- Marvin Miller, Baseball Revolutionary by Robert F. Burke
A strong case could be made that a person who never played professional baseball was one of the most influential individuals in the history of that sport. Marvin Miller, executive director of the Major League Baseball Players Association (MLPBA) from 1966 to 1982, transformed not only the business and economics of baseball but the very nature of how players, owners, management, and fans perceive and relate to one another. Robert F. Burke’s ground-breaking and thoroughly researched study, Marvin Miller, Baseball Revolutionary, is the first full-length biography of the man who once stated that baseball players were “the most exploited group of workers I had ever seen—more exploited than the grape pickers of Cesar Chavez” (100). According to Burke, Miller’s objective as head of the player’s union was “to peacefully compel employers to accept a modern system of profit sharing with their workers” (viii). The result was that players’ salaries escalated radically over the next two highly contentious and litigious decades during which Miller negotiated the first collective bargaining agreement between players and team owners, instituted both a grievance panel and arbitration system for players’ concerns, challenged the reserve clause, initiated two players’ strikes, and ushered in the era of free agency.
Despite all of his accomplishments on behalf of players, Miller was and remains one of the most misunderstood and indeed polarizing figures in baseball history. To flesh out how and why Miller took on the monumental task of forging a modern baseball union, Burke begins his study with an insightful history of Miller’s life from a middle-class Jewish kid growing up in Brooklyn and graduating from New York University in 1938 with a degree in economics to becoming a labor activist and ultimately the leading economic advisor to the president of the United Steelworkers Union. Drawing on hours of interviews with his subject, Burke weaves a narrative exploring how Miller developed life-long leftist convictions during the Great Depression and an overwhelming desire to combat what he considered capitalism’s exploitation of the voiceless and powerless worker. In fascinating detail and engaging prose, Burke portrays Miller as a genuinely concerned idealist and intellectual who grappled with the realities of economic, class, and ethnic oppression and the question of how organized labor could lead to equality. After publically supporting the failed presidential campaign of Henry Wallace of the communist-influenced Progressive Party in 1948, Miller joined the United Steelworkers of America in 1950 as an economic advisor and developed a reputation as a skilled contract negotiator.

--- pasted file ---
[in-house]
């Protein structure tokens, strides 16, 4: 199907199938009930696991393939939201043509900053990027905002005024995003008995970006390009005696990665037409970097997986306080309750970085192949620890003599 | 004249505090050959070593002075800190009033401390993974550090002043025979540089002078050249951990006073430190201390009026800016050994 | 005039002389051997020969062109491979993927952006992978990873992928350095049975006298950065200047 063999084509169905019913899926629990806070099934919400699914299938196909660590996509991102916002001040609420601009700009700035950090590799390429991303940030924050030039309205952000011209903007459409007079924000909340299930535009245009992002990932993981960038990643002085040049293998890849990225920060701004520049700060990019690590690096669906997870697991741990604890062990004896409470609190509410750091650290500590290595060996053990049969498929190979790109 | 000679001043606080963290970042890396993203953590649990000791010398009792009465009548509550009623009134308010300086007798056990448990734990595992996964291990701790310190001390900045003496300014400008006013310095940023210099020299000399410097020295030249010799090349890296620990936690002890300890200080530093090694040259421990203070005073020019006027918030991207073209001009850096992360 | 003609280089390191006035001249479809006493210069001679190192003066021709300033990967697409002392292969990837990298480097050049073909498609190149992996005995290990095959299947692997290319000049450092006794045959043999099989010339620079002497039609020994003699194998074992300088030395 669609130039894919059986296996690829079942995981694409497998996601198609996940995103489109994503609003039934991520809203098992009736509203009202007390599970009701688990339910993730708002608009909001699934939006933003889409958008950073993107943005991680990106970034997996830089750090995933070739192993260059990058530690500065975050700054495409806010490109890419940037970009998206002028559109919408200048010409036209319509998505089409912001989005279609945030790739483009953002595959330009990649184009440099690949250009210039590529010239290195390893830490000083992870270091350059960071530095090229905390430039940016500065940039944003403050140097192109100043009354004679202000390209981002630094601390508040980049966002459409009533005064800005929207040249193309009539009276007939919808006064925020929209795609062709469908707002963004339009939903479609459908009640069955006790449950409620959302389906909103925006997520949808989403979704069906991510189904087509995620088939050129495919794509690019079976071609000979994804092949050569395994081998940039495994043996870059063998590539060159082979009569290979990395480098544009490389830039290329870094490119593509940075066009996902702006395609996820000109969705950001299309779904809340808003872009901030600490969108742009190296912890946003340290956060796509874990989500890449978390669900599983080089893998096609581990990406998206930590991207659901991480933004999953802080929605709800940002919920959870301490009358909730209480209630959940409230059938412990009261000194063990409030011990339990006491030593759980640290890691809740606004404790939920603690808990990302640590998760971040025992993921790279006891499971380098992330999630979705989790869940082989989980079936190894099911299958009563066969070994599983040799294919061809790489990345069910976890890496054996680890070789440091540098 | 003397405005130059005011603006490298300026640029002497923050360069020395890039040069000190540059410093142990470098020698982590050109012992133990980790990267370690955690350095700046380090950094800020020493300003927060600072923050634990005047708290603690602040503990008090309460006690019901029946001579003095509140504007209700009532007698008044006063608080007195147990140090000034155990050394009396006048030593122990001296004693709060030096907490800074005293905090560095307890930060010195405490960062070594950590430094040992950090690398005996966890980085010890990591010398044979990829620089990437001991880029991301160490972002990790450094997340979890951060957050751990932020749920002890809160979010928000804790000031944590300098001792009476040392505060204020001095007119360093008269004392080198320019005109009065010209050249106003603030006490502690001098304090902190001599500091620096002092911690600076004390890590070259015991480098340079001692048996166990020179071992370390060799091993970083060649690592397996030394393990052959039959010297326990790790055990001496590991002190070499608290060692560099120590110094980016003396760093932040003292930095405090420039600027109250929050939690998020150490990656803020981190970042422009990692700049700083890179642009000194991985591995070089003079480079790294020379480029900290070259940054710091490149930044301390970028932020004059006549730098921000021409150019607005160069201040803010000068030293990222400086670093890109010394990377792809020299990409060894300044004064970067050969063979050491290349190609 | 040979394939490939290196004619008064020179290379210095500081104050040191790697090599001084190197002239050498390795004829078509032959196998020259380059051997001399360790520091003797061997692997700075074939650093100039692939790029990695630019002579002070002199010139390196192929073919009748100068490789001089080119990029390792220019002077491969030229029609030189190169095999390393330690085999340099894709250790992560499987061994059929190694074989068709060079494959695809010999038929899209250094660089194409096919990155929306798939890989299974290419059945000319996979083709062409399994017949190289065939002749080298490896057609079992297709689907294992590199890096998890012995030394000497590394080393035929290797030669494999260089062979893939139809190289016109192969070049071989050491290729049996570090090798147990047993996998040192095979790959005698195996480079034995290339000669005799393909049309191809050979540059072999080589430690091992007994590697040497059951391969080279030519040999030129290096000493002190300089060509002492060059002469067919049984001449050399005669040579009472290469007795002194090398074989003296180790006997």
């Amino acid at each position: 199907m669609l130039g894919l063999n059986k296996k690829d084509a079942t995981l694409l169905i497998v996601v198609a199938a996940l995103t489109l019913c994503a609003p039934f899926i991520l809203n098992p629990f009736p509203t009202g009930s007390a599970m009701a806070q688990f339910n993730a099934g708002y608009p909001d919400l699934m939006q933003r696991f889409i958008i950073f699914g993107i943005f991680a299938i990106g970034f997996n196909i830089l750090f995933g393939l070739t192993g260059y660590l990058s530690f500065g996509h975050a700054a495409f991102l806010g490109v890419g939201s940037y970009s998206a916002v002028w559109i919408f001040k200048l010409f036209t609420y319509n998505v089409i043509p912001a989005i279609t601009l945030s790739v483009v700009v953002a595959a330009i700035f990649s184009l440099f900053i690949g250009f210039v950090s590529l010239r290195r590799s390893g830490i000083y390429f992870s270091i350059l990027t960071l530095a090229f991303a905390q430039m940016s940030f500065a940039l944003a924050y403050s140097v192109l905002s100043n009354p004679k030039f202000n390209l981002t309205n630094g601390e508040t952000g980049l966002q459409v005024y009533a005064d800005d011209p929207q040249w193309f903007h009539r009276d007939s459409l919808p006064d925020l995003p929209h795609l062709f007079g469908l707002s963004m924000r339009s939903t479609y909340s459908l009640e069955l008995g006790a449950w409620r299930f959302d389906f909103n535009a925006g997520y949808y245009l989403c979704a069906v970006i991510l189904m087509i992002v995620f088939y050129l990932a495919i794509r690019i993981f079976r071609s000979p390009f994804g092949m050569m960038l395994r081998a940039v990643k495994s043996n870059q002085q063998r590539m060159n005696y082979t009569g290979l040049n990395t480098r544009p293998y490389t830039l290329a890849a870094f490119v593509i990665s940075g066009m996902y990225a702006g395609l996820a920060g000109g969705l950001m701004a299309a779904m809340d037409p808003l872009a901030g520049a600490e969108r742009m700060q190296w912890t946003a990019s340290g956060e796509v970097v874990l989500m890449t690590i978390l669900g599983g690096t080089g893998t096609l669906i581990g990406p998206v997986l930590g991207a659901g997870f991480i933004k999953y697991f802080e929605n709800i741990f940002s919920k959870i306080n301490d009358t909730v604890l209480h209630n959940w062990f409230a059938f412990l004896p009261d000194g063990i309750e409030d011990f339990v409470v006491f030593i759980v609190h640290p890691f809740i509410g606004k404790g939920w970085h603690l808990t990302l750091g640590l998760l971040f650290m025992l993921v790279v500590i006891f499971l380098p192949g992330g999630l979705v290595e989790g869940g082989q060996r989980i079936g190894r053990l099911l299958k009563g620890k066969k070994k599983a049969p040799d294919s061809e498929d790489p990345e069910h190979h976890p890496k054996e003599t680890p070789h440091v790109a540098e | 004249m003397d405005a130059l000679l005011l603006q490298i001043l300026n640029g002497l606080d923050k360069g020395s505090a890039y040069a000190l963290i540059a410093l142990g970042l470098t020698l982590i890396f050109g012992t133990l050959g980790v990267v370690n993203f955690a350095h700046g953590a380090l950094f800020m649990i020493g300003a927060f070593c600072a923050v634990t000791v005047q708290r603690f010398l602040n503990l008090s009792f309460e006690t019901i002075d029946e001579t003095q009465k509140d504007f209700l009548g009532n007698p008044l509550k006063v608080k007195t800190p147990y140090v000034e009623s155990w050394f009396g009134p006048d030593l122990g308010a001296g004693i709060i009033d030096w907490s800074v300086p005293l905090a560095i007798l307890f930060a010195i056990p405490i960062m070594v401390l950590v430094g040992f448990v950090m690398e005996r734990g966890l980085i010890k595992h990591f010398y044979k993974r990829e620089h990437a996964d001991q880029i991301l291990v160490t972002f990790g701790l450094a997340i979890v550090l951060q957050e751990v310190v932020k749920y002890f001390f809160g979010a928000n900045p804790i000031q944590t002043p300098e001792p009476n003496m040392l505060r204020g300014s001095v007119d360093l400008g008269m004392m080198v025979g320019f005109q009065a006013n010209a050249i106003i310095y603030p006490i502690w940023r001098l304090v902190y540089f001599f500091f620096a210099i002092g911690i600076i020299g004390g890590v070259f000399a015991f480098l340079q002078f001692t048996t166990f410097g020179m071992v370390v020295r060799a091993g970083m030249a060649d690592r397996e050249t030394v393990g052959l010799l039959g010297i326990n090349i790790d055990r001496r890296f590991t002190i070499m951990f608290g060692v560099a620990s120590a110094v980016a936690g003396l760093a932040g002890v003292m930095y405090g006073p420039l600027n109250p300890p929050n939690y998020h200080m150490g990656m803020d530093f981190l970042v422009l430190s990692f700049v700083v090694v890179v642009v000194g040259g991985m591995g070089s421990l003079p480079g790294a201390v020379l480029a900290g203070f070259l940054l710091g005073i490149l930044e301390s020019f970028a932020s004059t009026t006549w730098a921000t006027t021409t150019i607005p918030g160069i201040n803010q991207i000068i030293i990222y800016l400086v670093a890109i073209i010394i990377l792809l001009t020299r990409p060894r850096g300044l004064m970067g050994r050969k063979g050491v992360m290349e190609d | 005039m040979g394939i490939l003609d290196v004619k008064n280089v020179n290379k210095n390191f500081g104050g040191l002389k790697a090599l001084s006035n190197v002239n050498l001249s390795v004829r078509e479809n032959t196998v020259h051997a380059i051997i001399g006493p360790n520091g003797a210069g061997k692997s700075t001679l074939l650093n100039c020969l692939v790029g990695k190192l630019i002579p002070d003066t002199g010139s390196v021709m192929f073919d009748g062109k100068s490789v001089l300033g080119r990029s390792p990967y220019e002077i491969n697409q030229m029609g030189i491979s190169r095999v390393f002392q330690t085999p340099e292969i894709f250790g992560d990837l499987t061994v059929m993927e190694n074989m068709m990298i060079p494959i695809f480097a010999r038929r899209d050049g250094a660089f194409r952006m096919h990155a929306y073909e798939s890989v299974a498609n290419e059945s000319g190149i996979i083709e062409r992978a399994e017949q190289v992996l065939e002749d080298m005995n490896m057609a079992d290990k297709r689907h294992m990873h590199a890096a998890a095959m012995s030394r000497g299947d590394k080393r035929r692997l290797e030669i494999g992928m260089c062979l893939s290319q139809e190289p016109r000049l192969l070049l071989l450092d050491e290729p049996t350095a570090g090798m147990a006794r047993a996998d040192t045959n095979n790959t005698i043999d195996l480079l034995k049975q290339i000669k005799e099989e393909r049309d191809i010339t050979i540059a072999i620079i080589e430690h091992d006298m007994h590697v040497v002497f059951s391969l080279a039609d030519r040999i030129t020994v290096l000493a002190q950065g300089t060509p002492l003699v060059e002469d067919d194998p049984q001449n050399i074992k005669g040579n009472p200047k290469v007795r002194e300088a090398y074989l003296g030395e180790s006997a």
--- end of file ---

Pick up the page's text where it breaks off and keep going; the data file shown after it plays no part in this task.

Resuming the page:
Upon leaving the steelworkers’ union at the height of his labor career, Miller was ideally suited to lead an MLBPA that was so weak it could scarcely be called a union; he was elected in 1966. “[B]aseball was a respite of the tension everywhere,” said Miller. [The owners] could control everything” (100). Although players lacked basic economic rights afforded to members of other unions, many players were wary of Miller, his background, and of a potentially confrontational union that they feared could jeopardize their careers. With a nuanced understanding of the epoch, baseball history, economics, and the legal context, Burke describes Miller’s unrelenting work ethic and efforts to gain the players’ confidence while [End Page 113] owners portrayed him as a “Svengali who duped and manipulated his ignorant wards into thinking militancy” (123). From Miller’s perspective, the reader learns about all of the major milestones the Players Association accomplished under Miller’s shrewd guidance. Along the way, baseball and many of its owners are revealed as arrogant, ignorant, and excessively greedy. Deserving particular attention is the chapter “Emancipation,” in which Burke discusses how the visionary Miller successfully challenged the reserve clause to bring about free agency and forged a new basic agreement in which collusion by players or owners was banned. When Miller retired in 1982, the average player’s salary was $326,000, up from $19,000 in 1966.
The third, final, and shortest section of the biography deals...